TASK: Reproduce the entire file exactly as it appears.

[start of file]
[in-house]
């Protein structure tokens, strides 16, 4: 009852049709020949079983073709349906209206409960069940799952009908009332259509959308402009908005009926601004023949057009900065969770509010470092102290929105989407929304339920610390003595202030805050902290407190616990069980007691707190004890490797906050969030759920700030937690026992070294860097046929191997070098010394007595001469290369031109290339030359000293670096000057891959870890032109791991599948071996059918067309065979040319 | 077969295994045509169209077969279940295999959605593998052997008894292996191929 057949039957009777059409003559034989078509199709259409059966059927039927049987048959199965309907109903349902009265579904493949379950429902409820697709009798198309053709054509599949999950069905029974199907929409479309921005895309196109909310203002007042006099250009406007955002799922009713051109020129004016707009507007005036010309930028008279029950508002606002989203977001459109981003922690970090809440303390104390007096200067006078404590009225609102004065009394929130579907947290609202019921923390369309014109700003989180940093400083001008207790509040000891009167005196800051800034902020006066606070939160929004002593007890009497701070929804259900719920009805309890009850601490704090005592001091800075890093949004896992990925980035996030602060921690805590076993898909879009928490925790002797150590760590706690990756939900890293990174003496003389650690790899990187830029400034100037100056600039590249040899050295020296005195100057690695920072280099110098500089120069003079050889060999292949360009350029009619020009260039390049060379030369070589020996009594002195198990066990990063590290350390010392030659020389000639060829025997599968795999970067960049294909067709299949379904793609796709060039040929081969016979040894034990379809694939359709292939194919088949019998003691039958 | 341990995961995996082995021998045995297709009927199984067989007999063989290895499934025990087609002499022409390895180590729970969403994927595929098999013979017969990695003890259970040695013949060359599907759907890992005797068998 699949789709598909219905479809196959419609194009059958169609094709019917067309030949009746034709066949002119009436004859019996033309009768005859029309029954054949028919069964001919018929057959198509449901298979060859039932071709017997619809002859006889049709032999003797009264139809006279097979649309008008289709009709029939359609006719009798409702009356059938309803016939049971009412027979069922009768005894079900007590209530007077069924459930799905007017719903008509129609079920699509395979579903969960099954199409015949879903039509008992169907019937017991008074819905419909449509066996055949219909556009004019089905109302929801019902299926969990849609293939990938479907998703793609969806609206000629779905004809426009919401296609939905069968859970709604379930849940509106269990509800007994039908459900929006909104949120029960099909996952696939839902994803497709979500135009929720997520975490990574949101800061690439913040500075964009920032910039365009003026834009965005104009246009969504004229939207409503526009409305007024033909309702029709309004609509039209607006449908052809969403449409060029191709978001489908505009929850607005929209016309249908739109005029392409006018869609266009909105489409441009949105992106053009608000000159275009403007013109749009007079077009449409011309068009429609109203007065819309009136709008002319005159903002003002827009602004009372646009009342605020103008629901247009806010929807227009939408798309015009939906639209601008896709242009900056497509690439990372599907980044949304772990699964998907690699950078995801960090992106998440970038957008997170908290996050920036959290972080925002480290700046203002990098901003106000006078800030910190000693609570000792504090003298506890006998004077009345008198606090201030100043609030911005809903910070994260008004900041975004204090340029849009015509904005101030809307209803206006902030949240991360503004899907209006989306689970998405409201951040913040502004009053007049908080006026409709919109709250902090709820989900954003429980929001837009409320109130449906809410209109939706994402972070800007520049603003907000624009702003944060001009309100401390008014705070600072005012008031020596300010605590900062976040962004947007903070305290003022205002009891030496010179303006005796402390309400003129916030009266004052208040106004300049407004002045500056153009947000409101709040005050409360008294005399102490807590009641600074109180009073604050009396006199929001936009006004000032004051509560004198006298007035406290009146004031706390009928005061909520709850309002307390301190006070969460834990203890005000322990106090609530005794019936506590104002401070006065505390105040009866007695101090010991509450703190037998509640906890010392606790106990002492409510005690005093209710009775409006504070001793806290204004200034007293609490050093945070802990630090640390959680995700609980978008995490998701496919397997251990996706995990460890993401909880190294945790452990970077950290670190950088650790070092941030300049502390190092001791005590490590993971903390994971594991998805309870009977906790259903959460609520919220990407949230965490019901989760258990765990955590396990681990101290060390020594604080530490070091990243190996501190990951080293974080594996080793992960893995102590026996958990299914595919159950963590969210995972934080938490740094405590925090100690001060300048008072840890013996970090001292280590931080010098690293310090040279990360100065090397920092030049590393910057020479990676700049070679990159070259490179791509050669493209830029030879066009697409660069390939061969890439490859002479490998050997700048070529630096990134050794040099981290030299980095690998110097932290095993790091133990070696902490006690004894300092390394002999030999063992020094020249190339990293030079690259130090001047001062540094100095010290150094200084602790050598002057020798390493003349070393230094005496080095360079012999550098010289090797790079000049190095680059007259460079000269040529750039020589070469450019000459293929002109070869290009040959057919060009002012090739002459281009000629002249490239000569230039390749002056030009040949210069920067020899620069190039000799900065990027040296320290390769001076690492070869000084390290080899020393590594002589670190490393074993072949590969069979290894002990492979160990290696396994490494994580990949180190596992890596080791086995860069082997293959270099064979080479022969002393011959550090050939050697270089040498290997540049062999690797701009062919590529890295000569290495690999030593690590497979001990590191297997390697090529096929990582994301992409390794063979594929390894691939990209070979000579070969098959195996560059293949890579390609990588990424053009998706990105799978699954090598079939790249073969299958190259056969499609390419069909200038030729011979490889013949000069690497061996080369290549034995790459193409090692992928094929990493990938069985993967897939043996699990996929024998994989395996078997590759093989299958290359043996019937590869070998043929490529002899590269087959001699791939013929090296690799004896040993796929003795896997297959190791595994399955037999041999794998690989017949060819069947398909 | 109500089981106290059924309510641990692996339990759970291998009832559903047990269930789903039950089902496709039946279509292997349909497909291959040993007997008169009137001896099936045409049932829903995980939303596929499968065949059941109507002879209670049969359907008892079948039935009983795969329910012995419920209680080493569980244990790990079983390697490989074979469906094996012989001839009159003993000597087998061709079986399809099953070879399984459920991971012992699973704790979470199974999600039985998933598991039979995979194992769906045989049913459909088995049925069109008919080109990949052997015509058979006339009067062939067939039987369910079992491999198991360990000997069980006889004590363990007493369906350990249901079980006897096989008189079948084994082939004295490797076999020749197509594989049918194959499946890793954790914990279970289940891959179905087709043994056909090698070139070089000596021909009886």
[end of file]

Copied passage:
[in-house]
């Protein structure tokens, strides 16, 4: 009852049709020949079983073709349906209206409960069940799952009908009332259509959308402009908005009926601004023949057009900065969770509010470092102290929105989407929304339920610390003595202030805050902290407190616990069980007691707190004890490797906050969030759920700030937690026992070294860097046929191997070098010394007595001469290369031109290339030359000293670096000057891959870890032109791991599948071996059918067309065979040319 | 077969295994045509169209077969279940295999959605593998052997008894292996191929 057949039957009777059409003559034989078509199709259409059966059927039927049987048959199965309907109903349902009265579904493949379950429902409820697709009798198309053709054509599949999950069905029974199907929409479309921005895309196109909310203002007042006099250009406007955002799922009713051109020129004016707009507007005036010309930028008279029950508002606002989203977001459109981003922690970090809440303390104390007096200067006078404590009225609102004065009394929130579907947290609202019921923390369309014109700003989180940093400083001008207790509040000891009167005196800051800034902020006066606070939160929004002593007890009497701070929804259900719920009805309890009850601490704090005592001091800075890093949004896992990925980035996030602060921690805590076993898909879009928490925790002797150590760590706690990756939900890293990174003496003389650690790899990187830029400034100037100056600039590249040899050295020296005195100057690695920072280099110098500089120069003079050889060999292949360009350029009619020009260039390049060379030369070589020996009594002195198990066990990063590290350390010392030659020389000639060829025997599968795999970067960049294909067709299949379904793609796709060039040929081969016979040894034990379809694939359709292939194919088949019998003691039958 | 341990995961995996082995021998045995297709009927199984067989007999063989290895499934025990087609002499022409390895180590729970969403994927595929098999013979017969990695003890259970040695013949060359599907759907890992005797068998 699949789709598909219905479809196959419609194009059958169609094709019917067309030949009746034709066949002119009436004859019996033309009768005859029309029954054949028919069964001919018929057959198509449901298979060859039932071709017997619809002859006889049709032999003797009264139809006279097979649309008008289709009709029939359609006719009798409702009356059938309803016939049971009412027979069922009768005894079900007590209530007077069924459930799905007017719903008509129609079920699509395979579903969960099954199409015949879903039509008992169907019937017991008074819905419909449509066996055949219909556009004019089905109302929801019902299926969990849609293939990938479907998703793609969806609206000629779905004809426009919401296609939905069968859970709604379930849940509106269990509800007994039908459900929006909104949120029960099909996952696939839902994803497709979500135009929720997520975490990574949101800061690439913040500075964009920032910039365009003026834009965005104009246009969504004229939207409503526009409305007024033909309702029709309004609509039209607006449908052809969403449409060029191709978001489908505009929850607005929209016309249908739109005029392409006018869609266009909105489409441009949105992106053009608000000159275009403007013109749009007079077009449409011309068009429609109203007065819309009136709008002319005159903002003002827009602004009372646009009342605020103008629901247009806010929807227009939408798309015009939906639209601008896709242009900056497509690439990372599907980044949304772990699964998907690699950078995801960090992106998440970038957008997170908290996050920036959290972080925002480290700046203002990098901003106000006078800030910190000693609570000792504090003298506890006998004077009345008198606090201030100043609030911005809903910070994260008004900041975004204090340029849009015509904005101030809307209803206006902030949240991360503004899907209006989306689970998405409201951040913040502004009053007049908080006026409709919109709250902090709820989900954003429980929001837009409320109130449906809410209109939706994402972070800007520049603003907000624009702003944060001009309100401390008014705070600072005012008031020596300010605590900062976040962004947007903070305290003022205002009891030496010179303006005796402390309400003129916030009266004052208040106004300049407004002045500056153009947000409101709040005050409360008294005399102490807590009641600074109180009073604050009396006199929001936009006004000032004051509560004198006298007035406290009146004031706390009928005061909520709850309002307390301190006070969460834990203890005000322990106090609530005794019936506590104002401070006065505390105040009866007695101090010991509450703190037998509640906890010392606790106990002492409510005690005093209710009775409006504070001793806290204004200034007293609490050093945070802990630090640390959680995700609980978008995490998701496919397997251990996706995990460890993401909880190294945790452990970077950290670190950088650790070092941030300049502390190092001791005590490590993971903390994971594991998805309870009977906790259903959460609520919220990407949230965490019901989760258990765990955590396990681990101290060390020594604080530490070091990243190996501190990951080293974080594996080793992960893995102590026996958990299914595919159950963590969210995972934080938490740094405590925090100690001060300048008072840890013996970090001292280590931080010098690293310090040279990360100065090397920092030049590393910057020479990676700049070679990159070259490179791509050669493209830029030879066009697409660069390939061969890439490859002479490998050997700048070529630096990134050794040099981290030299980095690998110097932290095993790091133990070696902490006690004894300092390394002999030999063992020094020249190339990293030079690259130090001047001062540094100095010290150094200084602790050598002057020798390493003349070393230094005496080095360079012999550098010289090797790079000049190095680059007259460079000269040529750039020589070469450019000459293929002109070869290009040959057919060009002012090739002459281009000629002249490239000569230039390749002056030009040949210069920067020899620069190039000799900065990027040296320290390769001076690492070869000084390290080899020393590594002589670190490393074993072949590969069979290894002990492979160990290696396994490494994580990949180190596992890596080791086995860069082997293959270099064979080479022969002393011959550090050939050697270089040498290997540049062999690797701009062919590529890295000569290495690999030593690590497979001990590191297997390697090529096929990582994301992409390794063979594929390894691939990209070979000579070969098959195996560059293949890579390609990588990424053009998706990105799978699954090598079939790249073969299958190259056969499609390419069909200038030729011979490889013949000069690497061996080369290549034995790459193409090692992928094929990493990938069985993967897939043996699990996929024998994989395996078997590759093989299958290359043996019937590869070998043929490529002899590269087959001699791939013929090296690799004896040993796929003795896997297959190791595994399955037999041999794998690989017949060819069947398909 | 109500089981106290059924309510641990692996339990759970291998009832559903047990269930789903039950089902496709039946279509292997349909497909291959040993007997008169009137001896099936045409049932829903995980939303596929499968065949059941109507002879209670049969359907008892079948039935009983795969329910012995419920209680080493569980244990790990079983390697490989074979469906094996012989001839009159003993000597087998061709079986399809099953070879399984459920991971012992699973704790979470199974999600039985998933598991039979995979194992769906045989049913459909088995049925069109008919080109990949052997015509058979006339009067062939067939039987369910079992491999198991360990000997069980006889004590363990007493369906350990249901079980006897096989008189079948084994082939004295490797076999020749197509594989049918194959499946890793954790914990279970289940891959179905087709043994056909090698070139070089000596021909009886």